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Marine Corps Air Station Iwakuni, Japan


Marine Corps Air Station Iwakuni, Japan

MCAS Iwakuni is a mission-ready air station, capable of providing continuous base-operating support for tenant organizations and follow-on U.S. and allied forces during training, combat or contingency (HA/DR) operations throughout the Indo-Asia Pacific region.

By Cpl. Richard Barker | | July 20, 2000

Some people work for money, and others to gain success, but Zero Center Director Torao "Tiger" Okuda feels he is working for a greater purpose.

Nearly every day for the past 17 years, Okuda has freely devoted his time to teaching generations of Japanese and Americans the history of one of the most recognized Japanese fighter aircraft of World War II - the Zero. 

The Zero is a physical reminder of the war, but Okuda needs no reminding.  As a soldier in World War II, Okuda knows only too well what it is to have friends who were injured or killed.

"I feel it is my obligation to help people understand how bad war really is," he said.  "I tell young people about my friends who died in the war."
Okuda's office sits within the shrapnel pitted walls of the last standing Zero hanger. It is located near the Main Gate in front of Torri Pines Community Center. 

"This hanger was made in 1944," said Okuda.  "When Iwakuni was bombed on August 9th in 1945, six days before the war's end, its 40-centimeter thick walls were the only ones not penetrated.  All the other hangers were destroyed."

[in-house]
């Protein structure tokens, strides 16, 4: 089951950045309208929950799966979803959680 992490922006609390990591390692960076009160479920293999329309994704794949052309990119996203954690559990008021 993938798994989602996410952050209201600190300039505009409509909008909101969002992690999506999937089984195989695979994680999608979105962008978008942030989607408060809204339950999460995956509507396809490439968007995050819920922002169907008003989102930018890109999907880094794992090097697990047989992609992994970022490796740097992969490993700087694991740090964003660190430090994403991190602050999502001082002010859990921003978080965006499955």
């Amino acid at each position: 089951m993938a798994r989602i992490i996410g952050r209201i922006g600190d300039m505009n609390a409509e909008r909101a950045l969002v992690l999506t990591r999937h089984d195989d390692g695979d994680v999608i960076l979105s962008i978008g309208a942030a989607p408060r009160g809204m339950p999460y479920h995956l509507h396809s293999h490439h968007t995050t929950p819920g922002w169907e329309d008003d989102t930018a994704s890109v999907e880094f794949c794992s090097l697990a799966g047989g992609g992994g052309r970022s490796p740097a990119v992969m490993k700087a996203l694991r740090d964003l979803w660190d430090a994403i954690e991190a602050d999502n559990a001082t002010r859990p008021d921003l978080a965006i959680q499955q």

When he isn't spending time teaching history, he spends his time maintaining and cleaning the Zero Fighter.

"The Fero Fighter is a symbol of the tragedy of World War II for Japan and the United States," said Okuda.  "I bring people here to show them this symbol, and I ask them to pray for peace."

Okuda is quick to talk about things like the 2,800 Zero Fighter pilots around the age of 18 or 19 that performed Kamikaze missions. 

"They used to tie bombs on the bottoms of the Zero Fighters and purposefully crash into ships and tanks," he said.

Okuda says although he finds it easier talking to the older generation, it's the younger people he wants to reach.

Okuda believes, "Young people do not understand the tragedy of war, and sometimes they don't understand what I have to say."

At 74 years old he does not let his age stop him from getting out his message of peace.  Although he may not still have the strength to come to work everyday, he is there as much as possible.

"I will not be around forever, and I feel many people will miss the opportunity to hear the message I have to offer," Okuda concluded.

The Zero Hanger is open daily 9 a.m. to noon for anyone to visit.  Japanese who would like to visit the hanger should contact the Japanese Maritime Self Defense Force Public Affairs Office and arrange a time to enter the air station.